Book Review : Rowling scores yet again
She’s done it again. Defying the nay-sayers, JK Rowling has brought her series to a resoundingly satisfying conclusion with the words: ‘All was well.’
The plotline of The Deathly Hallows (aka the Deadly Shallows) faithfully follows the old engineering adage ‘if it ain’t broke, don’t fix it.’
Like the Isambard Kingdom Brunel of contemporary fiction, Rowling delivers another massive (608 pp) suspension of disbelief with practiced efficiency — on time and on budget.
There is, as before, no shortage of incident or conflict. Breaking with convention, Voldemort shows up on page one. Snape has become headmaster. Harry’s quest for the missing Horcruxes (magical talismen in which Voldemort has secreted parts of his soul) drives a novel that often reads more like an overblown film treatment to a shattering and unputdownable climax in — where else? — Hogwarts school.
If there are tears to be shed, you will have shed them by the end of this compulsive juvenile phenomenon. You will also have renewed acquaintance with a deeper, more troubled Harry, a boy who is near the end of adolescence.
Like any teenager, he is beginning to realise that his future lies behind him. Rowling must know that, too. The Deathly Hallows is not only well plotted, it is also an intricately woven tying up of loose ends with valedictory clarifications of obscure allusions. So what to make of it, now that it’s done?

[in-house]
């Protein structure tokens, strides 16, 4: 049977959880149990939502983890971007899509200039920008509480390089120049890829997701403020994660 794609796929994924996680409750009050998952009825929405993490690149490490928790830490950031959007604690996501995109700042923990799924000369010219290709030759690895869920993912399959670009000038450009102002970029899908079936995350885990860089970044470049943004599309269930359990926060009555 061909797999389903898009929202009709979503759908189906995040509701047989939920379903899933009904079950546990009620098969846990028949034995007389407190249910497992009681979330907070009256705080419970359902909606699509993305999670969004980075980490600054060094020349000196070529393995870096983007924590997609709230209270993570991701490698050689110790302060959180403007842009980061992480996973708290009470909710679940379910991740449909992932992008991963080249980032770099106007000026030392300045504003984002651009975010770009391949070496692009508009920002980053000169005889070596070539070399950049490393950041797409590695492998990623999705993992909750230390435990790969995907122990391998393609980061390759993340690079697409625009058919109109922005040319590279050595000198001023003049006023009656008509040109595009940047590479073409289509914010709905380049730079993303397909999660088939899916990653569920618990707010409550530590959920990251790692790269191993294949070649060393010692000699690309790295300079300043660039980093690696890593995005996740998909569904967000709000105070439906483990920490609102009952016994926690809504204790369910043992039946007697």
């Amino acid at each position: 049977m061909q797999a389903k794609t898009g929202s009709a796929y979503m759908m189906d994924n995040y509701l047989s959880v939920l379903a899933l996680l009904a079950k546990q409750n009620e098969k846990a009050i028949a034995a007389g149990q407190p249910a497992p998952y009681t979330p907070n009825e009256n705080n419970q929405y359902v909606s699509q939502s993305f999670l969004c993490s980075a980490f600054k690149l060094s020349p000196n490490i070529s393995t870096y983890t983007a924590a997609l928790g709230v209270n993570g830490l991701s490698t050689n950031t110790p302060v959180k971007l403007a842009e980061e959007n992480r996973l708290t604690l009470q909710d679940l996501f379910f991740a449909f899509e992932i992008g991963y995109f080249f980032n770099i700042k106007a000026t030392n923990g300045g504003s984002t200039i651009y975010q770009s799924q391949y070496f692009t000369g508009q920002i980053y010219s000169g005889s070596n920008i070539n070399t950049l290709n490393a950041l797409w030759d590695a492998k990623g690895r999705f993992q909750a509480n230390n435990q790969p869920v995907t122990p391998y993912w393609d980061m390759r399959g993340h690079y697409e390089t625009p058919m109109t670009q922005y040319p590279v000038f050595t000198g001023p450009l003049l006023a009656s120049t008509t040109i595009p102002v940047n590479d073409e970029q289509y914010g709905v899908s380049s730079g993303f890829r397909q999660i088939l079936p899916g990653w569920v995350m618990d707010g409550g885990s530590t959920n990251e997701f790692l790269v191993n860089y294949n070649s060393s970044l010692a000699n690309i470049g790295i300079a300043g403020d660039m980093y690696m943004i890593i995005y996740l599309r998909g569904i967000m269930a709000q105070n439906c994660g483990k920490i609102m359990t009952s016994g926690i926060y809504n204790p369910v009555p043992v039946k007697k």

From the point of view of the English canon, it’s hardly great literature. But if Rowling is neither CS Lewis nor Tolkien, nor Philip Pullman, hers has been, nonetheless, an extraordinary performance. At the end of a decade of accumulating Pottermania, you have to acknowledge, first, the ambition to undertake such a marathon, then the dedication to execute it, and finally the ability to bring it off.
To write one successful children’s book requires uncommon gifts, to write two suggests a touch of magic, but to complete no fewer than seven bestsellers and apparently retain your sanity, and your all-round niceness, is a marvellous achievement. The completion of this world-shaking heptalogy is something close to a triumph.
So what does it all amount to? It’s not difficult to find things in these books to sneer at. Cardboard characters? Tick. Torpid paragraphs? You bet. Flat-footed dialogue? On every page. A more-than-slightly autistic attention to minutiae? No doubt.
Perhaps it’s the autism that animates it. The fair-minded critic has to concede that Rowling’s devilry lies in her attention to detail. The magic of Potter is that he inhabits a fully realised parallel world. Moreover, Rowling does that unbeatable thing: she makes it work.
How exactly she does it remains the mystery, but it’s to do with a primitive grasp of basic
(McCrum is literary editor of the London-based Observer newspaper)